Is every computerized matching system an optimized one? No! Computerized matching simply means that a computer is used to process some or all of the data regarding the kidney donors and recipients. There are two steps involved in matching for kidney paired donation:
- (1) determining whether any two pairs could exchange kidneys, which is equivalent to drawing all of the edges between nodes in a graph, and
- (2) deciding which of the possible exchanges should actually take place, which is equivalent to choosing which edges from the graph which will enable the most and best kidney transplants.
Because a national kidney paired donation program would likely involve a large number of people, a computerized matching system which stops at step (1) would provide a very long list of possible matches. Choosing haphazardly from that list might deny kidney transplants to a number of patients. It is essential that a computerized matching system optimization system complete step (2), to choose carefully which of the possible matches should actually be transplanted.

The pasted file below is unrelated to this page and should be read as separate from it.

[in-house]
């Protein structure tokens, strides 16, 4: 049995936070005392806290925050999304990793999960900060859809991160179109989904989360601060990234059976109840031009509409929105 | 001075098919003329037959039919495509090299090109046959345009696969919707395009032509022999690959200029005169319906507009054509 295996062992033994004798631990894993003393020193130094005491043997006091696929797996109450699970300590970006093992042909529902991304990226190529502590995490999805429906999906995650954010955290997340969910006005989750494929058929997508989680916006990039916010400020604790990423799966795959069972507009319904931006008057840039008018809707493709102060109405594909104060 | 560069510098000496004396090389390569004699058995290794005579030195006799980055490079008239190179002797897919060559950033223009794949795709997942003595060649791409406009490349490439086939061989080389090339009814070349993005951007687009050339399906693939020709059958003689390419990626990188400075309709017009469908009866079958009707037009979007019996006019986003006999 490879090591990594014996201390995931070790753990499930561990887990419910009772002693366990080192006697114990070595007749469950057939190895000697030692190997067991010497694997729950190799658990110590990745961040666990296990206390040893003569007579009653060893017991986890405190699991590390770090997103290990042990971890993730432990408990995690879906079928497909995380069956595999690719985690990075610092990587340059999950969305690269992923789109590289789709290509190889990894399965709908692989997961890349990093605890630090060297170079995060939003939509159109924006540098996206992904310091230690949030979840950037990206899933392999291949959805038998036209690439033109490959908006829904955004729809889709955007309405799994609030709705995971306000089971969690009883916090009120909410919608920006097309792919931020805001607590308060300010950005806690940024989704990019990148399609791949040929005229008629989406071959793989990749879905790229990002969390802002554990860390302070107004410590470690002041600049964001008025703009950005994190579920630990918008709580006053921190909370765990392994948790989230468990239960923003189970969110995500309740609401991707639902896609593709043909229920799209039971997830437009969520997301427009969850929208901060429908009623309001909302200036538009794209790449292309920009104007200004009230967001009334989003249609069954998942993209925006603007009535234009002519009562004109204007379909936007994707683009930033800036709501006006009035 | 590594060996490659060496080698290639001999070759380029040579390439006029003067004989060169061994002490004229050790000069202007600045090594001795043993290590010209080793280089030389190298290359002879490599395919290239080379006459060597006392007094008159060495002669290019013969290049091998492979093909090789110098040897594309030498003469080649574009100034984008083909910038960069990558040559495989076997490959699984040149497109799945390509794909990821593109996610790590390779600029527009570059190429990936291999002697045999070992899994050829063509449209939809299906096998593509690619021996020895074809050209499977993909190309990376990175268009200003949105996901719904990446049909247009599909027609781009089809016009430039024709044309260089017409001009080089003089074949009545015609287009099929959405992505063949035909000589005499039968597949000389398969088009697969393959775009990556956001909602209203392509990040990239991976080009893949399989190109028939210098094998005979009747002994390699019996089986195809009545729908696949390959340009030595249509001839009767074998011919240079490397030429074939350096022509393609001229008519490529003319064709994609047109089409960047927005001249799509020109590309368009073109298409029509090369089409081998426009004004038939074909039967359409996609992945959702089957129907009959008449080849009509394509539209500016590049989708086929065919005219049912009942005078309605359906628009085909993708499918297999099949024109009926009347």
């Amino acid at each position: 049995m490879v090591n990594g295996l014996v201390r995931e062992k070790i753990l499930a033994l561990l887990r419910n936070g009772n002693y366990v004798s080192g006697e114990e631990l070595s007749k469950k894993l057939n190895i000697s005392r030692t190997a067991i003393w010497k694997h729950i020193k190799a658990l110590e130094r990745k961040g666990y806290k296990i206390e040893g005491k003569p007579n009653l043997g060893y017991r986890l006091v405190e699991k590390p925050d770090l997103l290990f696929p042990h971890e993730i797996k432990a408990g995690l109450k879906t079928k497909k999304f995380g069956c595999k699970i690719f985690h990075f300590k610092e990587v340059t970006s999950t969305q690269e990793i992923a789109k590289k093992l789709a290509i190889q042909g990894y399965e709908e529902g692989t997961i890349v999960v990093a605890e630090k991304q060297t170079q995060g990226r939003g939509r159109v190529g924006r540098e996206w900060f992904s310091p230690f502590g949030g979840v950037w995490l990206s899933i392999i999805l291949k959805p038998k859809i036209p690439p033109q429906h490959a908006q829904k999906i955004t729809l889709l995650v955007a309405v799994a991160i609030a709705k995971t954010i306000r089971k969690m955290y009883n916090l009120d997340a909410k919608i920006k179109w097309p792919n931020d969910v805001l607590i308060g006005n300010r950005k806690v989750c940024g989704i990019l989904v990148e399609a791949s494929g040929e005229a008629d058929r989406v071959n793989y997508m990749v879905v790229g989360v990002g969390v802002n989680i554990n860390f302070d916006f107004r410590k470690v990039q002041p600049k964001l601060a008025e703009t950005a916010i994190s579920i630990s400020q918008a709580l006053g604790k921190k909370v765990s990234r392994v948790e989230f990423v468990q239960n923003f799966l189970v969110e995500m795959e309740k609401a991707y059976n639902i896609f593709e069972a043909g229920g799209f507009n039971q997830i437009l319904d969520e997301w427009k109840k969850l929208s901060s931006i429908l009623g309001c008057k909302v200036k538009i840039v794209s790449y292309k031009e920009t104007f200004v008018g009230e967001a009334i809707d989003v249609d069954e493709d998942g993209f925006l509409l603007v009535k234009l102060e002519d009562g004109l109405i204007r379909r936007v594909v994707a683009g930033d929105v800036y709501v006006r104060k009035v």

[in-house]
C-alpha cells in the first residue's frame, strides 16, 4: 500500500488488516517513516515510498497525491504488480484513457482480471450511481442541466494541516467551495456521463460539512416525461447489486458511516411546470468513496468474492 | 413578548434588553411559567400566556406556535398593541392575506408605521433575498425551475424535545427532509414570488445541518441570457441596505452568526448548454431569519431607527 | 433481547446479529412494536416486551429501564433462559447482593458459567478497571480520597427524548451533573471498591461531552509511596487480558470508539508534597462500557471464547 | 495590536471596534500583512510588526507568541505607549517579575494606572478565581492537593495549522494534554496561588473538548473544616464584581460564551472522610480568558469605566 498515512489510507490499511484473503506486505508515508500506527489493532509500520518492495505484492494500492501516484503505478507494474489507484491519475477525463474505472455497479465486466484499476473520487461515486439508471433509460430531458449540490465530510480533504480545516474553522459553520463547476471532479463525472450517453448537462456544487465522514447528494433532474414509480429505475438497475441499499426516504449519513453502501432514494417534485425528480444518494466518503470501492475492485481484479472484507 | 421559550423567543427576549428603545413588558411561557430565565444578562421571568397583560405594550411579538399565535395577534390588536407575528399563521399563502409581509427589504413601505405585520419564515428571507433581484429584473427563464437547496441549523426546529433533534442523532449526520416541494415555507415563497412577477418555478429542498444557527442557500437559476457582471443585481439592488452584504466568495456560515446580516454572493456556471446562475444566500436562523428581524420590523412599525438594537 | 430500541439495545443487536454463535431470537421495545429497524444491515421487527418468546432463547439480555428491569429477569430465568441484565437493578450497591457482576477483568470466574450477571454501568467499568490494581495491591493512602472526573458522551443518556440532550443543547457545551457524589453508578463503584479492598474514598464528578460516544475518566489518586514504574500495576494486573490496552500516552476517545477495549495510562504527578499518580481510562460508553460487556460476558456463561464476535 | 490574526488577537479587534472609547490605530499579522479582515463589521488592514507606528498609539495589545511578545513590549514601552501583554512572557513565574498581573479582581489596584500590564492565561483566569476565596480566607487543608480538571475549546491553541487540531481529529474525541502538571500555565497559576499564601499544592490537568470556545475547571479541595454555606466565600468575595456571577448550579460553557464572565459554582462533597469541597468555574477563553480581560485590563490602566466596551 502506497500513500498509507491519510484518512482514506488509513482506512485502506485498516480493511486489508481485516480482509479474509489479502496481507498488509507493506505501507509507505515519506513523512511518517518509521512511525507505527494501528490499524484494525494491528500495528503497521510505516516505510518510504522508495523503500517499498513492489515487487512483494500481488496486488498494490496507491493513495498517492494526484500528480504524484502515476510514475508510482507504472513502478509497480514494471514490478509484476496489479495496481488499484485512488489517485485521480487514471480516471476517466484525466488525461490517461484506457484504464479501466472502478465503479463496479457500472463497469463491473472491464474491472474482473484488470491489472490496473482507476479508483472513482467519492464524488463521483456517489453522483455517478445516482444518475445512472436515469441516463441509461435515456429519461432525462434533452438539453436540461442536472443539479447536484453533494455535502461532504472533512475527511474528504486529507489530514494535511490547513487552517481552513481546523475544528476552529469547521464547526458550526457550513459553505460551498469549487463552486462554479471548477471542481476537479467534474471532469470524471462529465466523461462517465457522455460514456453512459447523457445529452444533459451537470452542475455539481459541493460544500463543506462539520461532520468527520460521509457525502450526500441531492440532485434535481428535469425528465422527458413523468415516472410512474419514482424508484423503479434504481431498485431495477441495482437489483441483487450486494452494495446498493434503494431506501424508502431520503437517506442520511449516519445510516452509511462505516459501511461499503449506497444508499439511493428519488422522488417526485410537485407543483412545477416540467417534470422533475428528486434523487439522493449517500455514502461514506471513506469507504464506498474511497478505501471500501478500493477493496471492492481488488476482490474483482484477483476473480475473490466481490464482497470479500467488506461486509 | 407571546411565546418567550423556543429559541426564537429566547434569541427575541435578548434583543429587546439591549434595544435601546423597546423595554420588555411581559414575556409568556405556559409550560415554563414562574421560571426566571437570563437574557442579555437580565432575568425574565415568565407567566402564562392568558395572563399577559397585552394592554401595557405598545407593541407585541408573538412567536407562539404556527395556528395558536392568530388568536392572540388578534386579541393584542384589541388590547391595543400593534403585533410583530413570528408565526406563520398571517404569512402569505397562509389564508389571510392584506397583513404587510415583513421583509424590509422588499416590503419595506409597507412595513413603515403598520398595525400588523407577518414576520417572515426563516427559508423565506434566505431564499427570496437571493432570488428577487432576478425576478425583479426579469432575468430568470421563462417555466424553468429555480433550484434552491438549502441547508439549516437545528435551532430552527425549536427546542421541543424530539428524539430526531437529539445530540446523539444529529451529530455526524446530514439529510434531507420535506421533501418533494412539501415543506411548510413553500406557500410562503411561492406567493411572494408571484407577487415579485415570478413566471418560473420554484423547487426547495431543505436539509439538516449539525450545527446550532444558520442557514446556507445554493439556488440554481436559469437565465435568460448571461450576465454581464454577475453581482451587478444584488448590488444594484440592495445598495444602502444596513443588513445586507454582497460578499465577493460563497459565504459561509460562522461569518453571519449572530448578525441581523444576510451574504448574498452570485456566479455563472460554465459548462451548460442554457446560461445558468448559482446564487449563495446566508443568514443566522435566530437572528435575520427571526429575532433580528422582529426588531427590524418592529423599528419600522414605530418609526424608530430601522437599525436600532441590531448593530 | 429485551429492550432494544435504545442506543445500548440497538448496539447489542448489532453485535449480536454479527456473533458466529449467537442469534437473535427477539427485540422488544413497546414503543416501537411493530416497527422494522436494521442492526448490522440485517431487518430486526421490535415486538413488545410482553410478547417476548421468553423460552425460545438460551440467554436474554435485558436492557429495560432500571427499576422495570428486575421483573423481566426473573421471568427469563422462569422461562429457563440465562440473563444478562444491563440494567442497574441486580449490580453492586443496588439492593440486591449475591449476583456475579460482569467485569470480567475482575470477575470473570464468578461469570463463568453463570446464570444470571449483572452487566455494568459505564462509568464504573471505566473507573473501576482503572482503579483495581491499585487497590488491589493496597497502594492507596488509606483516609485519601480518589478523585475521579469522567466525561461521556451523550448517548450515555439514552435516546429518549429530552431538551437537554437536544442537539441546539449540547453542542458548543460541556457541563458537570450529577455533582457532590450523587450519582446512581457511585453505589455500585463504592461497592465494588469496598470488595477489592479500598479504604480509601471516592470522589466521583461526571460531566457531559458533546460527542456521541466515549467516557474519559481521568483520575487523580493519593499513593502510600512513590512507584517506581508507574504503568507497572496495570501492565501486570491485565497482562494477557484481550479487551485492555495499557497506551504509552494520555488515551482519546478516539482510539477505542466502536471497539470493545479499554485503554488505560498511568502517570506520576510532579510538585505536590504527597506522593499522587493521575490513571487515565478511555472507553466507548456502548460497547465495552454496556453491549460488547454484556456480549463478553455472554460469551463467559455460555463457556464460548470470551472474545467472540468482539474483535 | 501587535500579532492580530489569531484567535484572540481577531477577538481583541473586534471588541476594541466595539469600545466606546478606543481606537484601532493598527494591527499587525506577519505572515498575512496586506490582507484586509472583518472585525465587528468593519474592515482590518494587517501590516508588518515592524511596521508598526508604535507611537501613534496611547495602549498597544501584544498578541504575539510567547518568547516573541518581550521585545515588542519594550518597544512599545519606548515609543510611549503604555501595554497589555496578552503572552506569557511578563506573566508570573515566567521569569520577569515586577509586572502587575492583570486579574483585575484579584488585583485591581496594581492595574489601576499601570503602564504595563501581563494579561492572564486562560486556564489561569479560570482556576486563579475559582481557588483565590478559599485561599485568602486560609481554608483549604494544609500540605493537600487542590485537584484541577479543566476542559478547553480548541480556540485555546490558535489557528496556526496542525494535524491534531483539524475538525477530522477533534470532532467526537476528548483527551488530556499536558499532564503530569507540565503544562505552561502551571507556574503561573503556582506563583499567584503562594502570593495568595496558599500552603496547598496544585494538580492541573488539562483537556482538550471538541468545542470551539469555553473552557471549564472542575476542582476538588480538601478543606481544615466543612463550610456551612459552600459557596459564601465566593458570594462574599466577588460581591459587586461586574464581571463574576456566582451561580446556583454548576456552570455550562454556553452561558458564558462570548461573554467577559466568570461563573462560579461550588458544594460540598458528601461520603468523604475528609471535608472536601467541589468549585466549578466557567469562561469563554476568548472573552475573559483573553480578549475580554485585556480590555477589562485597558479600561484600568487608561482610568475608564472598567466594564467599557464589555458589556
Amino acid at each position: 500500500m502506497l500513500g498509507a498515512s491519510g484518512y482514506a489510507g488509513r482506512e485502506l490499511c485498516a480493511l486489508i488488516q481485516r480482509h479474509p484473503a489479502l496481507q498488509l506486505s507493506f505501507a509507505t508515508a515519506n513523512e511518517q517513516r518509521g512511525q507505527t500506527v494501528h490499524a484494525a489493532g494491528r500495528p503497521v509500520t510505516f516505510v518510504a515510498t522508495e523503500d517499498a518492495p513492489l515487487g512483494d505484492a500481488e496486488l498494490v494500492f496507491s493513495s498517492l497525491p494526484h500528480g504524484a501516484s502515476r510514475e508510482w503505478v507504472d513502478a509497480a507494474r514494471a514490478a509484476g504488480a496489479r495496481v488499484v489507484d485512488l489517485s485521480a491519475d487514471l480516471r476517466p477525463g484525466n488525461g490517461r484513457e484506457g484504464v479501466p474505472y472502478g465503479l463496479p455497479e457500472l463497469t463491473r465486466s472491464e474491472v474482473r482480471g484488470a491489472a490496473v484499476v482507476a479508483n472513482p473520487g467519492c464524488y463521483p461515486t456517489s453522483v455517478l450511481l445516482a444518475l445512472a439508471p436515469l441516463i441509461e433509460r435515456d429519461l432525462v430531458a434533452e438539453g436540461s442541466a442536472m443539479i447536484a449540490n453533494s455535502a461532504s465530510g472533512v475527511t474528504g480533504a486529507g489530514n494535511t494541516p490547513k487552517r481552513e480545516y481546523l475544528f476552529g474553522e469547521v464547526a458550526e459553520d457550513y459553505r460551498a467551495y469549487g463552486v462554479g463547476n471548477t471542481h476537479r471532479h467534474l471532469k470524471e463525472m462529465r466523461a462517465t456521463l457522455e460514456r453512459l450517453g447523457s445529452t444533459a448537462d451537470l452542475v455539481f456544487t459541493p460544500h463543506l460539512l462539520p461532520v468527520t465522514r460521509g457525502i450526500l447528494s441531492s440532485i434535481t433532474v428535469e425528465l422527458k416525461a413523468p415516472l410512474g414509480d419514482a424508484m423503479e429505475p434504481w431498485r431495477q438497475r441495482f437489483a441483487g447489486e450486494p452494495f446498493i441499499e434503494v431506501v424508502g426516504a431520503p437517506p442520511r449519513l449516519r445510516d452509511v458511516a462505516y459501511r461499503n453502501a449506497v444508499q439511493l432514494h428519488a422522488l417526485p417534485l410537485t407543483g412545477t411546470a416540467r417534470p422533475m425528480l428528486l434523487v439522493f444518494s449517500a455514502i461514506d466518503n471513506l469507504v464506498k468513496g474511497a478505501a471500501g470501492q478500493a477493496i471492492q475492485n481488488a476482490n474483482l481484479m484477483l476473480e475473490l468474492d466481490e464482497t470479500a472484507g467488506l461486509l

The Optimized Match problem is formulated as a maximum edge weight matching, meaning that points are assigned to every edge (possible match) in the graph. Then, an optimized match selects the combination of edges which gets the most points while assigning each incompatible donor and patient to only one paired donation. There are many many possible combinations of matches for a pool of incompatible pairs - as many as 10^250 (yes, that's 1 with 250 zeroes!) for 1000 patients and their donors. Luckily, this problem can be solved very efficiently on a personal computer using a procedure based on the Edmonds algorithm.